If you are a victim and your abuser has a gun or you feel unsafe for other reasons, it is important to work with a victim advocate. The following organizations can help you find an advocate free of charge:
- The National Domestic Violence Hotline at (800) 799-SAFE;
- VictimConnect at (855) 484-2846;
- The New Hampshire 24-Hour Statewide Hotline at (866) 644-3574;
- Any of the local domestic violence programs listed here.
It is also helpful to have a lawyer assist you, particularly when you are seeking a protective order. You can find a lawyer using the New Hampshire Bar’s website. If you cannot afford a lawyer, information about free- and low-cost legal help is available from New Hampshire Legal Aid.
How to Get Protection
What kind of restraining orders are available in New Hampshire?
New Hampshire courts can issue three types of domestic violence restraining orders. In each of these orders, the court can help protect you from gun violence or threats of gun violence by an intimate partner:
- Domestic violence emergency orders1*
- Domestic violence temporary orders2*
- Domestic violence final orders3*
Courts issuing domestic violence emergency orders and domestic violence temporary orders can prohibit defendants* from purchasing or possessing* firearms and require them to hand over their firearms to law enforcement.4 All defendants subject to domestic violence final orders are prohibited by New Hampshire law from buying or possessing firearms and are required to hand their guns over to law enforcement.5
How can you get a restraining order?
Click here to see if you are eligible for a restraining order in New Hampshire.
You can find out more about how to get protection at WomensLaw.org.
You can find your local court here.
New Hampshire’s official guide to getting a restraining order can be found here. The court will have all of the court forms you need to fill out.
What do I do if I do not qualify for protection as a victim of domestic violence but I still need protection from someone?
If you do not qualify for protection as a victim of domestic violence but need protection from someone (including a stranger, an acquaintance, or another person not covered under a domestic violence protection order), you might qualify for some other type of order. Contact VictimConnect at (855) 484-2846 or a lawyer for more information. You can find a lawyer using the New Hampshire Bar’s website. If you cannot afford a lawyer, information about free- and low-cost legal help is available from New Hampshire Legal Aid.
How can the court help protect you?
In New Hampshire, defendants* subject to domestic violence final orders are prohibited from possessing* or purchasing guns for as long as the order lasts6 and are required to surrender their firearms to law enforcement.7 Courts can also prohibit defendants subject to domestic violence emergency orders and domestic violence temporary orders from purchasing or possessing firearms and require them to surrender their firearms to law enforcement.8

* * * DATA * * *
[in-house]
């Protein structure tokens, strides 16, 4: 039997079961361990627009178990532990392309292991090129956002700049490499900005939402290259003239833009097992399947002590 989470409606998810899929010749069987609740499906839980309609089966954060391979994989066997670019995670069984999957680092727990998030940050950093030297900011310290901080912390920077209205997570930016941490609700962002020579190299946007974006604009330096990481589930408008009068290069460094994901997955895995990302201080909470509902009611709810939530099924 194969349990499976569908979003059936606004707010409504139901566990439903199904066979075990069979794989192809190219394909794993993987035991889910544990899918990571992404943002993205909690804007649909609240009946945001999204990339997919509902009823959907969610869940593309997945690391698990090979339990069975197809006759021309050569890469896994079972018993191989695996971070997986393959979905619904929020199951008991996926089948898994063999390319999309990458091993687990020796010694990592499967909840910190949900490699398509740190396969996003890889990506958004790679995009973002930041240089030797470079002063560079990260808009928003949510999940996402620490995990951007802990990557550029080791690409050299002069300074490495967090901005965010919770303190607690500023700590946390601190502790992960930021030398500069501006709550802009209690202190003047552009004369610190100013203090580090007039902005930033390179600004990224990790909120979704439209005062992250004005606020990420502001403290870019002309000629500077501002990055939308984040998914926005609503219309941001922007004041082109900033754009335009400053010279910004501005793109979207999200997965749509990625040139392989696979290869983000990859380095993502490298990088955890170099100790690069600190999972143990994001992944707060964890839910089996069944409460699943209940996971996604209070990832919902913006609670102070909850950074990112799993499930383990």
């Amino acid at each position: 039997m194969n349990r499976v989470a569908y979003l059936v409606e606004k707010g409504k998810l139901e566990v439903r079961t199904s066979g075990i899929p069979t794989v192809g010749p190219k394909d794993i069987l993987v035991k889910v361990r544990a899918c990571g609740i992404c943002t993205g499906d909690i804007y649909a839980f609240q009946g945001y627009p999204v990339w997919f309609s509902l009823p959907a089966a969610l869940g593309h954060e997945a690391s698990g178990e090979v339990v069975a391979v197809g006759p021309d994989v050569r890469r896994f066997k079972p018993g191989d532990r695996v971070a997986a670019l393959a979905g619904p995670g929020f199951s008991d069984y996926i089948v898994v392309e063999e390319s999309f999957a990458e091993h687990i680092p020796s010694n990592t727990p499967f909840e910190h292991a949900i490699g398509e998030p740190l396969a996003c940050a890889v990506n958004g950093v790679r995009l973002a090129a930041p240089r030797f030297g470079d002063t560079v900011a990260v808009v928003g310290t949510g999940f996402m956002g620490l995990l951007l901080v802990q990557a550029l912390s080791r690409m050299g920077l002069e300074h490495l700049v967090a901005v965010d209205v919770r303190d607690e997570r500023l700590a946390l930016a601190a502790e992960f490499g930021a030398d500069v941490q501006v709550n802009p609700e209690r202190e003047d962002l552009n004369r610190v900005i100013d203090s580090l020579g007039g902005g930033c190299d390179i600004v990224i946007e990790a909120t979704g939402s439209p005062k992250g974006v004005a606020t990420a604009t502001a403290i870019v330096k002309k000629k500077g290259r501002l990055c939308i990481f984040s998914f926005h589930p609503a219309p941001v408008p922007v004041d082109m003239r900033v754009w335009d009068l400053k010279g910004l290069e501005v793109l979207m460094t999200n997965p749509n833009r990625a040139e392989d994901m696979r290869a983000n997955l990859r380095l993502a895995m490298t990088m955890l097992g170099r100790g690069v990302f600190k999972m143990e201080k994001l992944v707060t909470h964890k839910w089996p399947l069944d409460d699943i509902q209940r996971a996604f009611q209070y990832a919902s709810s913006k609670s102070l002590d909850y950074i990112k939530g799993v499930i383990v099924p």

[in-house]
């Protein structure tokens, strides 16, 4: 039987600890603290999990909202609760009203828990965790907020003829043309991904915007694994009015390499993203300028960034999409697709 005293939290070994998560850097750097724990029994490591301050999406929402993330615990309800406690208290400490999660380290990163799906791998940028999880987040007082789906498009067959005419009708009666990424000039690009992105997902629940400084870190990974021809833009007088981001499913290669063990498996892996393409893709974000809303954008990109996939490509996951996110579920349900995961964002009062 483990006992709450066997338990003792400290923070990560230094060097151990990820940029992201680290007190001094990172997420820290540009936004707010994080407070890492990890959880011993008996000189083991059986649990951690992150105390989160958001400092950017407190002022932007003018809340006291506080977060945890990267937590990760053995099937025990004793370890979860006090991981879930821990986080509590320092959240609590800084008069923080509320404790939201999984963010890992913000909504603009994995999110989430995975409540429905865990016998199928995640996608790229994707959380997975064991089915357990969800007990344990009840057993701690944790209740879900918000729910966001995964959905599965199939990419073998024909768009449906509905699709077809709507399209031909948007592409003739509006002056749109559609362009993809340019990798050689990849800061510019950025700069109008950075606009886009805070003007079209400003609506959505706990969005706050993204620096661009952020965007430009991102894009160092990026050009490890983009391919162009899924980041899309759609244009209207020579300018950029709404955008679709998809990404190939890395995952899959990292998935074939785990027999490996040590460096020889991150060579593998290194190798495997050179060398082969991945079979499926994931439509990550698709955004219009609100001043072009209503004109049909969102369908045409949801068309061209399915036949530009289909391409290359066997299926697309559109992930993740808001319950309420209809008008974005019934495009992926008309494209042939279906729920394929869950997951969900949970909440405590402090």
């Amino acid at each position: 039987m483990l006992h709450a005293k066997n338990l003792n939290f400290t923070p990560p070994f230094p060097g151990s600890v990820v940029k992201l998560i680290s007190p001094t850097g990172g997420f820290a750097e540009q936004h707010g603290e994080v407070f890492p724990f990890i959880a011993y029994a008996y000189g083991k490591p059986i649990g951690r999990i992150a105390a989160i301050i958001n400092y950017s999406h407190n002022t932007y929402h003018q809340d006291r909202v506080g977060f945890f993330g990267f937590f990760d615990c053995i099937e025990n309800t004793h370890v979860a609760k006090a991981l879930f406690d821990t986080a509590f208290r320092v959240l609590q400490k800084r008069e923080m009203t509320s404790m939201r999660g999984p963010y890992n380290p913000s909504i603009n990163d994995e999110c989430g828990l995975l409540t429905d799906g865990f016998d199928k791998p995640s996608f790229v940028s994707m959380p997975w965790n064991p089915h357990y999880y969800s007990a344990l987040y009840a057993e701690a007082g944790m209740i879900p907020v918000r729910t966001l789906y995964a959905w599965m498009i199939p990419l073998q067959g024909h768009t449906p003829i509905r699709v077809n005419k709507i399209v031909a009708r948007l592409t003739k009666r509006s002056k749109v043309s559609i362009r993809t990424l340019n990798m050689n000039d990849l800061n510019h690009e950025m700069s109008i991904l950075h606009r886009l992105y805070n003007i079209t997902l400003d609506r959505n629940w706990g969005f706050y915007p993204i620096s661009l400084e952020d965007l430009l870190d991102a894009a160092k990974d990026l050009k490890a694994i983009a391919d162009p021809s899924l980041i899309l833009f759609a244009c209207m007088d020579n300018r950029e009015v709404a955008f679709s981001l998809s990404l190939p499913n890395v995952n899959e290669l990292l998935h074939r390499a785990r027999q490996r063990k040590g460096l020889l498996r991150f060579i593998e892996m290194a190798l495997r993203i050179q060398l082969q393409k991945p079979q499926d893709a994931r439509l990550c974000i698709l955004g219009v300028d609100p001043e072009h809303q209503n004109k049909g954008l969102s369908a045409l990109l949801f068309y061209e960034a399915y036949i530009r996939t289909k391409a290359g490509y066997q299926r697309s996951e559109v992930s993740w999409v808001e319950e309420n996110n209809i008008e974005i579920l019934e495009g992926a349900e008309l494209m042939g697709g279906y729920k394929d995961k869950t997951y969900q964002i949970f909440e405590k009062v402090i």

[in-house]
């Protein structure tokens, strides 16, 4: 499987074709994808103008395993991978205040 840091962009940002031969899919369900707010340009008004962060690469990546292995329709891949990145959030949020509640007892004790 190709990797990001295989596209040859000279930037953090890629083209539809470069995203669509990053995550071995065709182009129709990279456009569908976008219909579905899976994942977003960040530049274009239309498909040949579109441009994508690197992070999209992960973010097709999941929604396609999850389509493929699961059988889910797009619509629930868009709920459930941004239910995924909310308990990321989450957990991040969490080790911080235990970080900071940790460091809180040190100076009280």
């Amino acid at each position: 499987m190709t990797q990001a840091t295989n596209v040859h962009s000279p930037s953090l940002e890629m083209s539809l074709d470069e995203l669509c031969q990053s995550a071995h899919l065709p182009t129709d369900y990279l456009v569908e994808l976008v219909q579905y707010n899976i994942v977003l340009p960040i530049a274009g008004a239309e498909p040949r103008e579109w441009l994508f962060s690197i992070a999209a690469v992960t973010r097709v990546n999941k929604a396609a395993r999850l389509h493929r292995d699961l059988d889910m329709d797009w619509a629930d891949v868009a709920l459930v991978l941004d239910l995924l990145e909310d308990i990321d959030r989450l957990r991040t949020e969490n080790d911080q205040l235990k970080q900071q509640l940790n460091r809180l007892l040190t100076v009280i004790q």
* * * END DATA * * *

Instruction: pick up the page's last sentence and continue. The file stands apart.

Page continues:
At the plaintiff’s* request, sometimes courts provide additional protections from gun violence,9 such as:
- Requiring the defendant to turn their firearms over to law enforcement immediately or setting a timeframe in which the transfer must happen;
- Ordering law enforcement to take the defendant’s firearms away if the defendant fails to turn them in as required by law or court order;10
- Requiring the defendant to appear before the court to personally present a receipt proving they got rid of their guns or directing law enforcement to follow up with the defendant;
- Scheduling a follow up compliance hearing* to ensure that the defendant has not accessed additional firearms since the order was issued;
- Ordering law enforcement to go to your home at scheduled times to check in on your safety;
- If the guns are shared marital property, the court can order the sale of the guns and divide the money between you;
- Ordering the defendant to stay away from you, your children, your family, and anyone else in immediate danger, based on the threats and/or actions of the defendant;
- Ordering the defendant not to hurt you or threaten to hurt you in the future;
- Anything else you need to be safe.
How will the court know what you need to protect you from the defendant’s firearms violence?
In your petition* and during any of the hearings* you participate in when you are seeking protection, you will have the opportunity to tell the court about the defendant’s* threats or acts of abuse, especially ones involving firearms. Every situation is different, and it is important to talk to a lawyer about your specific situation. You can find a lawyer using the New Hampshire Bar’s website. If you cannot afford a lawyer, information about free-and low-cost legal help is available from New Hampshire Legal Aid.
Your story will help the court decide what relief* to give you. Whether you are filling out court forms or speaking directly to the court, it is important to tell the court about the violence you experienced (working with your lawyer, if you have one), especially if the defendant used or threatened to use a firearm against you, a member of your family, any member of the community, or your pet. Among other things, this may include telling the court:
- About incidents of physical violence or threats of physical violence, including dates wherever you can;
- How the defendant used firearms to hurt or threaten you, your family, your pet(s), or anyone in the community;
- If you fear that the defendant may use firearms violence or threats of firearms violence in the future;
- If the defendant has threatened to harm him/her/themself. This may be a sign that the defendant intends to use a dangerous weapon like a firearm against you, themself, or other people;
- If you can, the type(s), number, and location of firearms the defendant has access.